As the Candle Room is a lyric-centric album, both the words and the delivery needed to be good. Both are. Indy Stanton’s clear control of her voice allows for her to cover varying delivery styles whilst sounding as emotive as necessary.
Vocal processing isn’t uncommon but it never smothers or diminishes the vocals. Sometimes it gives a sense of slight detachment from the conjured images and emotions; other times it’ll change part of a vocal line around a bit so it becomes more about its sound. The vocoding is never distracting; it’s just another element that builds into the songs.
The music behind the vocals seems to explore some variations in pop; Songs that sound more suited for dancing sit comfortably next to dreamier, more laid back pieces, among others. There’s some interesting touches such as the tremolo synth patterns that occasionally crop up, as well as simple piano playing that, when it appears, punctuates rather than controls mood.
“Victim” in particular stands out due to how floaty it sounds. It keeps everything rather simple and basic and draws out its sounds in a way that feels influenced by some older styles of pop without feeling weighed down by that influence. The vocal delivery keeps things soft and “quick” for the verses, and rises whilst drawing out words and notes for the choruses and the bridge. Overall it’s a rather pretty, passionate song.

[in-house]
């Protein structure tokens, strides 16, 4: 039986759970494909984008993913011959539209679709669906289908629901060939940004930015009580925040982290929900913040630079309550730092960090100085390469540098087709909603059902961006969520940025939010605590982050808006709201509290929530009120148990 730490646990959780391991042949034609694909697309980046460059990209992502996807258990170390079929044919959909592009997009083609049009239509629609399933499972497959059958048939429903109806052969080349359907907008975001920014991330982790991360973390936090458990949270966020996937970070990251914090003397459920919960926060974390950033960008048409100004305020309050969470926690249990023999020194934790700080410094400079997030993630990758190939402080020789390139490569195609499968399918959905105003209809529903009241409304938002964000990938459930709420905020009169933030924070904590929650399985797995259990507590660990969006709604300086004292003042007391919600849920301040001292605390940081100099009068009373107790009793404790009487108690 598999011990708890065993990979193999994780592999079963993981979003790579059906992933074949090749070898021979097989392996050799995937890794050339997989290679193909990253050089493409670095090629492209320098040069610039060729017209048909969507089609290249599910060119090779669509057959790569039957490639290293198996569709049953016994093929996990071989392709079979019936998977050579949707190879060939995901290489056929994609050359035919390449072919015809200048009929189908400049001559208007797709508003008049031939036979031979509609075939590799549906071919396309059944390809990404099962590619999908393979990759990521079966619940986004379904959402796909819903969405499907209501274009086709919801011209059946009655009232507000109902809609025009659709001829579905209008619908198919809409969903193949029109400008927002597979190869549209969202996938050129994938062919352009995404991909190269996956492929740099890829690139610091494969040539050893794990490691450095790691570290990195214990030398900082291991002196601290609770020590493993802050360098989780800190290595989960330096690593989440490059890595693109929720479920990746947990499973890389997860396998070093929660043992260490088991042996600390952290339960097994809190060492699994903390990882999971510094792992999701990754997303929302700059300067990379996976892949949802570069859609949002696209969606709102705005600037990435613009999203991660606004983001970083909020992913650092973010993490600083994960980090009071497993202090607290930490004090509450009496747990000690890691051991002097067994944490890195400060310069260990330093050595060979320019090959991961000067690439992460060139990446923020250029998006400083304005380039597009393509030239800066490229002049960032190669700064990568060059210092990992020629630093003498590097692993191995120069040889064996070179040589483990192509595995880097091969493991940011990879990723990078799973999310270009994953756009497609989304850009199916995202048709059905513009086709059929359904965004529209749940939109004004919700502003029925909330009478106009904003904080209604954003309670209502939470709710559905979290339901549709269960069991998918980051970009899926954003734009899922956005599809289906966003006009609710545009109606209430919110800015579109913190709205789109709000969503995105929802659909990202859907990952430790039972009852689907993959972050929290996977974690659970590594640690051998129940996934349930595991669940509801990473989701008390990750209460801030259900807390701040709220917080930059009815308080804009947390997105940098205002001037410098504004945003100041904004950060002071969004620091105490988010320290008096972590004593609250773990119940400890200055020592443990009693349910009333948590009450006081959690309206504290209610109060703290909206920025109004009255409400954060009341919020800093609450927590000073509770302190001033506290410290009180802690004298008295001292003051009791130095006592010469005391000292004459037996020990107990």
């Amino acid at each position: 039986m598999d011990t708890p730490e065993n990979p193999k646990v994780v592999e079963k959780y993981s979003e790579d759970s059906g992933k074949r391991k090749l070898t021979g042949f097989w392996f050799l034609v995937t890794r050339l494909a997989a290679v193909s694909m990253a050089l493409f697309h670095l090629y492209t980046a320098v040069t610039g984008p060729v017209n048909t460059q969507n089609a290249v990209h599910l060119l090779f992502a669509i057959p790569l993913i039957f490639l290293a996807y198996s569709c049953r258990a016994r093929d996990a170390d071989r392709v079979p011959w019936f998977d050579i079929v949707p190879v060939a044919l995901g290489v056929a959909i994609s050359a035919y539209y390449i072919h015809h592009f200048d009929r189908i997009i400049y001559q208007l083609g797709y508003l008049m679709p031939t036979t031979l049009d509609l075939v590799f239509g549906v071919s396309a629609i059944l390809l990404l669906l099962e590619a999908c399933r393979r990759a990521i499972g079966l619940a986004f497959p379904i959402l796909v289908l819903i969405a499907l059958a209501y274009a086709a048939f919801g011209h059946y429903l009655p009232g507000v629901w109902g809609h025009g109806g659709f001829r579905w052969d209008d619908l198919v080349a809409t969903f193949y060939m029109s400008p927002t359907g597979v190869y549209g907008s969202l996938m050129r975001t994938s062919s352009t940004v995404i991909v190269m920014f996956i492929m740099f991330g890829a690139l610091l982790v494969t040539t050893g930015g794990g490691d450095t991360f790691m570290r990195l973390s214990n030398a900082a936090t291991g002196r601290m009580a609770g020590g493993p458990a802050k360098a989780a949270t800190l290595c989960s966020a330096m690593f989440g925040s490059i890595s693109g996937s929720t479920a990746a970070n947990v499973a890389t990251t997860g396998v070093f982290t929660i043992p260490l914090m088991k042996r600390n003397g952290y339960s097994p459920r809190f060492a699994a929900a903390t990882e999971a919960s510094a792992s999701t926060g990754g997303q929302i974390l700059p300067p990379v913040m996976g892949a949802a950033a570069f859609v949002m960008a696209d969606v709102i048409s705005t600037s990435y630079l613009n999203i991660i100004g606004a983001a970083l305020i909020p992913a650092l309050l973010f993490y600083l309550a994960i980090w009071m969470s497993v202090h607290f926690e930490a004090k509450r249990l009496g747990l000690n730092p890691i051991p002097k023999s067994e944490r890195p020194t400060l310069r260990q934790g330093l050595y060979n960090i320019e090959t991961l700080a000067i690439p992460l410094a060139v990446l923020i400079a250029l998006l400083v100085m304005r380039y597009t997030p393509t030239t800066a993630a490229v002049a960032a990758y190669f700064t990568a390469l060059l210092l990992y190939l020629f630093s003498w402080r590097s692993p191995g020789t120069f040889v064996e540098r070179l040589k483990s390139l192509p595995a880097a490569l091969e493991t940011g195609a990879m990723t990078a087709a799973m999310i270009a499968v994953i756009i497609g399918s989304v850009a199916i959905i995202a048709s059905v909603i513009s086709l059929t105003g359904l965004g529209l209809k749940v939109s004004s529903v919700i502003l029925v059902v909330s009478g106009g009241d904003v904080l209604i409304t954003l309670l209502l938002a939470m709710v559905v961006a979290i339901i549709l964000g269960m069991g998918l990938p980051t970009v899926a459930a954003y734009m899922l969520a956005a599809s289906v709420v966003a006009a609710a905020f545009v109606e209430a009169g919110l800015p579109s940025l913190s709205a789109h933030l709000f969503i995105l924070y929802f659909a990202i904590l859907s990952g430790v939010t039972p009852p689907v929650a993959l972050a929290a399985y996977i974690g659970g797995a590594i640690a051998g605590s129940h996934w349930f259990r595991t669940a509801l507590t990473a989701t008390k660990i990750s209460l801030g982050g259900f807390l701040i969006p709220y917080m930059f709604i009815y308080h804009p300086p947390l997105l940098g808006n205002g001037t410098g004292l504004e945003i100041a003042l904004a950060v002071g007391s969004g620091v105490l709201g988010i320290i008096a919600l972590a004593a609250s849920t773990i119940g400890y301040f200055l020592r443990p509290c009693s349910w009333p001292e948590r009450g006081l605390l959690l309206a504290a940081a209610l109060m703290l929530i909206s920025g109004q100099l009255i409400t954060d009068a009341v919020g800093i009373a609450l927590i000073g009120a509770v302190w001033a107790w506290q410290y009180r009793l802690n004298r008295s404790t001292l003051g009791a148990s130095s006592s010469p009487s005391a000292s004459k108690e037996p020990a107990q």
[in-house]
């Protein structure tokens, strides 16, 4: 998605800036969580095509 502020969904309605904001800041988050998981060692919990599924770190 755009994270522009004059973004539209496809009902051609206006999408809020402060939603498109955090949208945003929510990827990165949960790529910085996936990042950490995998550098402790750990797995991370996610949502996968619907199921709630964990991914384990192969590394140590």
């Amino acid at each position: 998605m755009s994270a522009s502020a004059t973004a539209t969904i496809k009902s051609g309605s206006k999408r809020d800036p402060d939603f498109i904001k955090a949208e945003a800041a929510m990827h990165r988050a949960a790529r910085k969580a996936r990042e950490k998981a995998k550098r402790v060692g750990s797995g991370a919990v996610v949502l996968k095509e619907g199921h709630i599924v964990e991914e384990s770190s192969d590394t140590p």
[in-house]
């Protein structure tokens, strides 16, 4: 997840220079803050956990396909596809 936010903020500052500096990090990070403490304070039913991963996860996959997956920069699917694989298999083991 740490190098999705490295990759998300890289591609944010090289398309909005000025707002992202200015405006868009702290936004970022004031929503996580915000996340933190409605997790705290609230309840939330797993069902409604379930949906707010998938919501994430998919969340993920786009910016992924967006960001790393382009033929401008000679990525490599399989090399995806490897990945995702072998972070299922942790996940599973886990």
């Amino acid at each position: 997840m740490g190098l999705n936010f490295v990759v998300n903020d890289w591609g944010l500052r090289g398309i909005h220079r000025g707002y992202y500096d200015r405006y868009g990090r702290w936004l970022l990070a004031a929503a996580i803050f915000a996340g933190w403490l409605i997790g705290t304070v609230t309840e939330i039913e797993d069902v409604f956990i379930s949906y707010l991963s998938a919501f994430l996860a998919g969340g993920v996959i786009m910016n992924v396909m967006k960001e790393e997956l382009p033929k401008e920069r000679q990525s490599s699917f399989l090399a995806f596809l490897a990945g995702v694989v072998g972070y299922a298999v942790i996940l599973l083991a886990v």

What “Victim” does best is overtly highlight The Candle Room‘s strong juxtaposition between its light, poppy sound and serious subject matter.
The best way that I can describe The Candle Room‘s subject matter is as a frank look at a relationship and issues it can entail. Indy Stanton doesn’t mince words here; Her clear delivery helps keep the lyrics stay direct at all times, leaving little room for misunderstanding meaning or intention. Rather than be uncomfortable, however, in a way it feels welcoming.
What The Candle Room has is great balance. The strong vocal delivery, along with music that doesn’t push being dramatic balance out the lyrics really well. If the songs had been darker in their sound, then the album wouldn’t have worked. It would’ve been too much. Instead the subject matter remains serious, whilst never becoming overbearing.
But what The Candle Room has most of all is heart. It’s an album that feels genuine.